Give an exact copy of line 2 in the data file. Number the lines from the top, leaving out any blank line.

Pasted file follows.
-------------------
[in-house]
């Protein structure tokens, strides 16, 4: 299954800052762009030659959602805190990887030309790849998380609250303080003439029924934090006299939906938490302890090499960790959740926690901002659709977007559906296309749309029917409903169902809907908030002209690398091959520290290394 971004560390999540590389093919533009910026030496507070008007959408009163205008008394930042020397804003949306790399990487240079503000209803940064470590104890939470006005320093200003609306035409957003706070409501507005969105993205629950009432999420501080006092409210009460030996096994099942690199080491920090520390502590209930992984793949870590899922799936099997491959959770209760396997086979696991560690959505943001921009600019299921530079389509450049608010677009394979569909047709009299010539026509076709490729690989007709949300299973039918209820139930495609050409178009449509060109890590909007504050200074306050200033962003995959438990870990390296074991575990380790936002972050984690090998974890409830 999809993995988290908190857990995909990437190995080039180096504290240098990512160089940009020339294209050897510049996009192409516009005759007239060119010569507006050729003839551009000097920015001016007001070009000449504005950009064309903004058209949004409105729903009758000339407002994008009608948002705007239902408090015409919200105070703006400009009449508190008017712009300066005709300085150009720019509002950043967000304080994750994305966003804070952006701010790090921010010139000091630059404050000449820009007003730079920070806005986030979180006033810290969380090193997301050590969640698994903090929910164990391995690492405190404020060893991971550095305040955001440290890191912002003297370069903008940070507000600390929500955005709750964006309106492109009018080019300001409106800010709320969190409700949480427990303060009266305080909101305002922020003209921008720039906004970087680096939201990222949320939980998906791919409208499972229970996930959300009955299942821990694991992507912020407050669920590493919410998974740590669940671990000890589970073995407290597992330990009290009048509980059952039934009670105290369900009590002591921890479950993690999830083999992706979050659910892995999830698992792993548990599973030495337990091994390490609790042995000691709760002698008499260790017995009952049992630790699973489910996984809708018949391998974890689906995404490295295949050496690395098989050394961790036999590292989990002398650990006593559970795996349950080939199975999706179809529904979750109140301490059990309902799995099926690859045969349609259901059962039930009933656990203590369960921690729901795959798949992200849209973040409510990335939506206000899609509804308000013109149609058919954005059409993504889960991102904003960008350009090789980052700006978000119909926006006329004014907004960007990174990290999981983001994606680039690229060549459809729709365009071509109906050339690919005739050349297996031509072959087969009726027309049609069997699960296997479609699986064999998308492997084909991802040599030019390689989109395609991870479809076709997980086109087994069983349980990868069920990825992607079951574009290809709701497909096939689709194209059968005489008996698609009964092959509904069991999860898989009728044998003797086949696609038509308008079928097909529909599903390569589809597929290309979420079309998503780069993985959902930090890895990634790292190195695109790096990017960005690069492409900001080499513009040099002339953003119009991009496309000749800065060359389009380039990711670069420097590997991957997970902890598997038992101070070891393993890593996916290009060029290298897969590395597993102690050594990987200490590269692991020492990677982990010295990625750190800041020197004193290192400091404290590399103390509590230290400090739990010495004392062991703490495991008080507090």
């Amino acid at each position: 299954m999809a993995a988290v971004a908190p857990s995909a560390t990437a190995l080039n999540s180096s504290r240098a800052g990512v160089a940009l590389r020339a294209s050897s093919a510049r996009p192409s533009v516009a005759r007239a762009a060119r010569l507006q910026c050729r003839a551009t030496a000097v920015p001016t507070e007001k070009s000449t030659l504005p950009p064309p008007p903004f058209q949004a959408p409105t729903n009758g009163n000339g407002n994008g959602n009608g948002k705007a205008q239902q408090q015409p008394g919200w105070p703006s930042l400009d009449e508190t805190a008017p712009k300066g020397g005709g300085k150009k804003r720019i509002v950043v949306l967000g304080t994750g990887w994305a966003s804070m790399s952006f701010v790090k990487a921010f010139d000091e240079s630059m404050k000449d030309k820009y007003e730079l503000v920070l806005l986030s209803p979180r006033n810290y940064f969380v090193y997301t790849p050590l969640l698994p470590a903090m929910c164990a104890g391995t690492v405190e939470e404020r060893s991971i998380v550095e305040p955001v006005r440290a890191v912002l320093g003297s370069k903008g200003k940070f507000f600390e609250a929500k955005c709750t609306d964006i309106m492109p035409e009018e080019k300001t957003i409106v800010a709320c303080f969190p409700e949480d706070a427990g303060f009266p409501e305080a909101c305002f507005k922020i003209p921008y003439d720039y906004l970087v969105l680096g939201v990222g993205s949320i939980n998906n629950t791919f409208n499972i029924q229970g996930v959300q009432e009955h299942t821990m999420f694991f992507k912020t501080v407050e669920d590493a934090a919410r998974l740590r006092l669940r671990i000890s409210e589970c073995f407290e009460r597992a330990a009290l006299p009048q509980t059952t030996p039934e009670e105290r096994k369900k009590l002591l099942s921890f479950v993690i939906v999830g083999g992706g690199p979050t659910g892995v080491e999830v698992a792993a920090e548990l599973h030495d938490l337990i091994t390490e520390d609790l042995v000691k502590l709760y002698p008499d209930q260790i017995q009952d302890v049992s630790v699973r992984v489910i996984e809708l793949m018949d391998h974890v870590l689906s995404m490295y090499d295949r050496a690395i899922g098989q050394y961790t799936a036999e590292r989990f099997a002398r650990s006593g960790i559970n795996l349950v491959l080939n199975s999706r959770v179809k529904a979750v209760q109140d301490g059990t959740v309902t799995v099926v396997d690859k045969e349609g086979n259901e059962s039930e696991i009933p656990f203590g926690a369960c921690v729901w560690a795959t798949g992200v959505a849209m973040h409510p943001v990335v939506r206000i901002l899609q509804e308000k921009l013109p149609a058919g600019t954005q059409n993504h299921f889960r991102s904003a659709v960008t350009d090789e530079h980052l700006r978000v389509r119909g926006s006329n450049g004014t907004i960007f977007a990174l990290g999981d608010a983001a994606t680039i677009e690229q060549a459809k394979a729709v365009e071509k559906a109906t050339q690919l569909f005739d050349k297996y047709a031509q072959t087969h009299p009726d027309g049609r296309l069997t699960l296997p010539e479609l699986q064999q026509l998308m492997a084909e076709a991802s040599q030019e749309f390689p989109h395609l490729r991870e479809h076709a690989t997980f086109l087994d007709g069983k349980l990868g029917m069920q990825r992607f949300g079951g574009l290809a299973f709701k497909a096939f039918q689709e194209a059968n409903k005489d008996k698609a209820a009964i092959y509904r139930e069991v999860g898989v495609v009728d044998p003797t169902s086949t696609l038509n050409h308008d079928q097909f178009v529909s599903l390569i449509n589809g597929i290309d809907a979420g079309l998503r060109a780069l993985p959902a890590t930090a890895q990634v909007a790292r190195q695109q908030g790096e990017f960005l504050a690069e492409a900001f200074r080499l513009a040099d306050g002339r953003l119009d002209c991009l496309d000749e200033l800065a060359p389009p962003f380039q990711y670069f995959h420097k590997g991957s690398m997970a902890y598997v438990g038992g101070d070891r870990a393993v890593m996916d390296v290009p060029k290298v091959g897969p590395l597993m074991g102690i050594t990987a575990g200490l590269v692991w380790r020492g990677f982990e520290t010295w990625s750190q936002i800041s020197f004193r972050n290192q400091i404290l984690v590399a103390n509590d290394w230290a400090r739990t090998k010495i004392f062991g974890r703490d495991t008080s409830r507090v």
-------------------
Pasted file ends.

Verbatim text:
């Protein structure tokens, strides 16, 4: 299954800052762009030659959602805190990887030309790849998380609250303080003439029924934090006299939906938490302890090499960790959740926690901002659709977007559906296309749309029917409903169902809907908030002209690398091959520290290394 971004560390999540590389093919533009910026030496507070008007959408009163205008008394930042020397804003949306790399990487240079503000209803940064470590104890939470006005320093200003609306035409957003706070409501507005969105993205629950009432999420501080006092409210009460030996096994099942690199080491920090520390502590209930992984793949870590899922799936099997491959959770209760396997086979696991560690959505943001921009600019299921530079389509450049608010677009394979569909047709009299010539026509076709490729690989007709949300299973039918209820139930495609050409178009449509060109890590909007504050200074306050200033962003995959438990870990390296074991575990380790936002972050984690090998974890409830 999809993995988290908190857990995909990437190995080039180096504290240098990512160089940009020339294209050897510049996009192409516009005759007239060119010569507006050729003839551009000097920015001016007001070009000449504005950009064309903004058209949004409105729903009758000339407002994008009608948002705007239902408090015409919200105070703006400009009449508190008017712009300066005709300085150009720019509002950043967000304080994750994305966003804070952006701010790090921010010139000091630059404050000449820009007003730079920070806005986030979180006033810290969380090193997301050590969640698994903090929910164990391995690492405190404020060893991971550095305040955001440290890191912002003297370069903008940070507000600390929500955005709750964006309106492109009018080019300001409106800010709320969190409700949480427990303060009266305080909101305002922020003209921008720039906004970087680096939201990222949320939980998906791919409208499972229970996930959300009955299942821990694991992507912020407050669920590493919410998974740590669940671990000890589970073995407290597992330990009290009048509980059952039934009670105290369900009590002591921890479950993690999830083999992706979050659910892995999830698992792993548990599973030495337990091994390490609790042995000691709760002698008499260790017995009952049992630790699973489910996984809708018949391998974890689906995404490295295949050496690395098989050394961790036999590292989990002398650990006593559970795996349950080939199975999706179809529904979750109140301490059990309902799995099926690859045969349609259901059962039930009933656990203590369960921690729901795959798949992200849209973040409510990335939506206000899609509804308000013109149609058919954005059409993504889960991102904003960008350009090789980052700006978000119909926006006329004014907004960007990174990290999981983001994606680039690229060549459809729709365009071509109906050339690919005739050349297996031509072959087969009726027309049609069997699960296997479609699986064999998308492997084909991802040599030019390689989109395609991870479809076709997980086109087994069983349980990868069920990825992607079951574009290809709701497909096939689709194209059968005489008996698609009964092959509904069991999860898989009728044998003797086949696609038509308008079928097909529909599903390569589809597929290309979420079309998503780069993985959902930090890895990634790292190195695109790096990017960005690069492409900001080499513009040099002339953003119009991009496309000749800065060359389009380039990711670069420097590997991957997970902890598997038992101070070891393993890593996916290009060029290298897969590395597993102690050594990987200490590269692991020492990677982990010295990625750190800041020197004193290192400091404290590399103390509590230290400090739990010495004392062991703490495991008080507090």